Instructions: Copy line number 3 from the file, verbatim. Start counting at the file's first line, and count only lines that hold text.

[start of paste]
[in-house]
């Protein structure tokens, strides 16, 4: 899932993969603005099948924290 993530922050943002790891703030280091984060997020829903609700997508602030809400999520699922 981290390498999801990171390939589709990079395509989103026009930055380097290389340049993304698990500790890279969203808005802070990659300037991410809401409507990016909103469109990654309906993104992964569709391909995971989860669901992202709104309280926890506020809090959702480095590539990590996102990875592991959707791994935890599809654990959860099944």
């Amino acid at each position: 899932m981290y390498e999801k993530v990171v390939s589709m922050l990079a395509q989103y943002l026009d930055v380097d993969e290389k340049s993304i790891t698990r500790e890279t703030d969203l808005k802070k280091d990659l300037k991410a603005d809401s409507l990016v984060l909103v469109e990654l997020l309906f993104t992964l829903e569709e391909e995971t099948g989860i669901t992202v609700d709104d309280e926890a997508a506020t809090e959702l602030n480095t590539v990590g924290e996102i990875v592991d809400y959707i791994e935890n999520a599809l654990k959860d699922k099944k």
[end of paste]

């Amino acid at each position: 899932m981290y390498e999801k993530v990171v390939s589709m922050l990079a395509q989103y943002l026009d930055v380097d993969e290389k340049s993304i790891t698990r500790e890279t703030d969203l808005k802070k280091d990659l300037k991410a603005d809401s409507l990016v984060l909103v469109e990654l997020l309906f993104t992964l829903e569709e391909e995971t099948g989860i669901t992202v609700d709104d309280e926890a997508a506020t809090e959702l602030n480095t590539v990590g924290e996102i990875v592991d809400y959707i791994e935890n999520a599809l654990k959860d699922k099944k």